Unlimited Memory: How to Use Advanced Learning Strategies to Learn Faster, Remember More and be More Productive (Mental Mastery Book 1)

Reviewed on , book by Kevin Horsley

I picked this up as a refresher on memory techniques since I’ve accumulated a few frequently used checklists I’d like to build memory structures for. This is a quick read, but fairly mediocre writing with a lack of focus. Instead of focusing exclusively on memory techniques, the author periodically indulges in his personal philosophy on productivity, habits, and life. Given that he’s managed to compress a series of topics and that I (somewhat) got out of it what I came for, I forgive him—but this would be better if focused entirely on memory.

There are several topics I wish he would’ve dived into, e.g. tools to help build these techniques into a consistent habit, such as exercises (or an app). I’d like to have known more about how this is useful day-to-day, e.g. if I’m using the same memory palace today as yesterday, it’s still cluttered. Do I clean it, or do I have a few for every day of the weak? What about permanent structures? I’d like to see a success story of someone who’s not a World Memory Champion (for which I have no interest), but who uses these techniques daily (checklists, grocery lists, names, numbers). There must be a point where you hit diminishing returns, e.g. I’m interested in being able to remember my passport number, credit card number, and phone numbers easily, but I’m OK to do that in 30 seconds, not a second (like a champion) or many minutes (where I am now). The book, as a result, feels like a braindump of personal philosophy and memory techniques. If he’d sat down and thought about his audience, this could’ve been a fantastic 100-page book for anyone.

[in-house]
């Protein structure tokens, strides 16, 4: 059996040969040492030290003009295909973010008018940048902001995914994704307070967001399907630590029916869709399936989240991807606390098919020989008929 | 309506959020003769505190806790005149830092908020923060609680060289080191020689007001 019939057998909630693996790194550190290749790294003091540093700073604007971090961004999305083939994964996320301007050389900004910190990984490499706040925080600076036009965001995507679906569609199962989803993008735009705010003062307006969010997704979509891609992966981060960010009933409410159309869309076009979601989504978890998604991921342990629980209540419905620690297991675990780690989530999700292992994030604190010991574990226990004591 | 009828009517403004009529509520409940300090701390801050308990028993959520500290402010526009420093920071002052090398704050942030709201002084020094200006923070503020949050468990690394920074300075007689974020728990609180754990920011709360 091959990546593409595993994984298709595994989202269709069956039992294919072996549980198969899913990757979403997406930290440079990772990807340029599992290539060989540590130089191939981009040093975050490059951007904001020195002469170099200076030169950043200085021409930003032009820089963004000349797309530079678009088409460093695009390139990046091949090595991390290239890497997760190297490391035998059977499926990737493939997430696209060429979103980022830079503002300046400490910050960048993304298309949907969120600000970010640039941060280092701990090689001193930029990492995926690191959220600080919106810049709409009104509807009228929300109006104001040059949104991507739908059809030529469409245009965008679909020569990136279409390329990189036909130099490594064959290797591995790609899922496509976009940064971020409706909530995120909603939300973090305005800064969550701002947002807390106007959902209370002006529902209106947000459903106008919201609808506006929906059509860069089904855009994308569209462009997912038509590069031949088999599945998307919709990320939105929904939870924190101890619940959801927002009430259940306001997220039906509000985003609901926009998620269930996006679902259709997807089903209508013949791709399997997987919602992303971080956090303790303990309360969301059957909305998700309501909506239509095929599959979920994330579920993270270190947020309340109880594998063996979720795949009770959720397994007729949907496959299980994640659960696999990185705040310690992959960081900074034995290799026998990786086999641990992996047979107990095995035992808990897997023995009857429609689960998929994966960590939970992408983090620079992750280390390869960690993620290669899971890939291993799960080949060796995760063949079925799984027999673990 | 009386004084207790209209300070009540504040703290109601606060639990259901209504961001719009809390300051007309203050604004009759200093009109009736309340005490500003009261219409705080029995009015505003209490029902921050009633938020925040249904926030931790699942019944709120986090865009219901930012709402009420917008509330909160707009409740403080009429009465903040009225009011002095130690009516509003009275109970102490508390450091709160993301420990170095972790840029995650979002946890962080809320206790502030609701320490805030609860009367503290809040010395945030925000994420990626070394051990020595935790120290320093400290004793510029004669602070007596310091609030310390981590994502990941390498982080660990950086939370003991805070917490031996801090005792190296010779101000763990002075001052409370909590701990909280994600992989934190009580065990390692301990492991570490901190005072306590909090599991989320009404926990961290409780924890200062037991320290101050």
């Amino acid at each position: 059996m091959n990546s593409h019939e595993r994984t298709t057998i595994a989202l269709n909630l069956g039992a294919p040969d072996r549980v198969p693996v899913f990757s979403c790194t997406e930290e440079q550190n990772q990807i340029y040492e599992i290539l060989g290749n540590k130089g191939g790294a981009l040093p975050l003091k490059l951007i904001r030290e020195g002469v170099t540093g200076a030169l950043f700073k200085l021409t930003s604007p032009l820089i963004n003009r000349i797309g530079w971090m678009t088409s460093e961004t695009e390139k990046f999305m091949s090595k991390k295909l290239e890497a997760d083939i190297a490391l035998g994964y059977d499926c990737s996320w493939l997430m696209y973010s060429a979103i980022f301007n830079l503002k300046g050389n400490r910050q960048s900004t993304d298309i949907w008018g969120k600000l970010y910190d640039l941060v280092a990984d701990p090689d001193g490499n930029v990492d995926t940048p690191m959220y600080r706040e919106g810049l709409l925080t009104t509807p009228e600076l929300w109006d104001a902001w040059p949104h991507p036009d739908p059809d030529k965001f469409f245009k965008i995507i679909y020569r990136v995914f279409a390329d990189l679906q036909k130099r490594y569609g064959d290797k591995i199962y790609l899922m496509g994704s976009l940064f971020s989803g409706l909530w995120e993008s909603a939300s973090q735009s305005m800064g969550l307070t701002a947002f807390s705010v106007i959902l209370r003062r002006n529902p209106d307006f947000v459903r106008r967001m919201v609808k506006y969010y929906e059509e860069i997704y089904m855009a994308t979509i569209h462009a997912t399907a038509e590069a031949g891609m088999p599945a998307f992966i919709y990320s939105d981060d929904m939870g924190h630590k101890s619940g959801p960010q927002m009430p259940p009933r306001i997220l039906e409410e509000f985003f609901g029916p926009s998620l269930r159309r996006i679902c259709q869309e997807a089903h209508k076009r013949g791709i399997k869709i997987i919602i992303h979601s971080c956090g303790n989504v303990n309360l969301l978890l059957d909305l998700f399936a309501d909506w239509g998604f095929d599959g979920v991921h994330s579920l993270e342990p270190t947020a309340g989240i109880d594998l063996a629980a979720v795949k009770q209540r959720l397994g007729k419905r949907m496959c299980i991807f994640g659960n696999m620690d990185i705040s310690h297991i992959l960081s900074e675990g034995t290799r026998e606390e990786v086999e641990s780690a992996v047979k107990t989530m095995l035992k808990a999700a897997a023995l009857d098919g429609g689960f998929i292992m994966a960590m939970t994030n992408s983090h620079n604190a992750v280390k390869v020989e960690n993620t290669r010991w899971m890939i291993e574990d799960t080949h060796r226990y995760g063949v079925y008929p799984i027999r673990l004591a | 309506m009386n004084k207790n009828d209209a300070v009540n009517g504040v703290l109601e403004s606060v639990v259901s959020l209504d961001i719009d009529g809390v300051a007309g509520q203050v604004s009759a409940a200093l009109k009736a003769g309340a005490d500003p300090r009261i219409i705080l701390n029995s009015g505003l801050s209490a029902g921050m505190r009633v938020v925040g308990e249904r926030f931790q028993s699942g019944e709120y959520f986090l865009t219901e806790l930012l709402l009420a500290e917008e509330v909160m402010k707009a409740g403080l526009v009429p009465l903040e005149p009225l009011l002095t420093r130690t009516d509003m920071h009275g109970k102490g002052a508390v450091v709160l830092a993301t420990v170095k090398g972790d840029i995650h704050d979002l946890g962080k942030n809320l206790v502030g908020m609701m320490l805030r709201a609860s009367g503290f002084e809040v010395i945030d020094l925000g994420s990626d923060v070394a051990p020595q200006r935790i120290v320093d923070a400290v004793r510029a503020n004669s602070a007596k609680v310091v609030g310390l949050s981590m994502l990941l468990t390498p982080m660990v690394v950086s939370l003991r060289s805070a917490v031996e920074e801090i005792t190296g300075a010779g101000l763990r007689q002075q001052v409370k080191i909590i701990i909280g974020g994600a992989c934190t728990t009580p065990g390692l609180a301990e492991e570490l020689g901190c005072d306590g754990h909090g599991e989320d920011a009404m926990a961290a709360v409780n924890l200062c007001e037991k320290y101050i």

The first chapter is about how memory is underrated and that it should be at our fingertips to readily make complex connections across topics. However, the author doesn’t do this defense justice by losing focus on the pragmatic in favour of other digressions.

That said, a good takeaway is that ‘memory is a habit’. How we incorporate a new piece of information in with everything else is a habit, and if we can strengthen that habit, we’ll compound knowledge faster. This is a great insight. Or, as the author repeatedly brings up, if we keep doing what we’re doing, why would we expect new results (relating to memory)?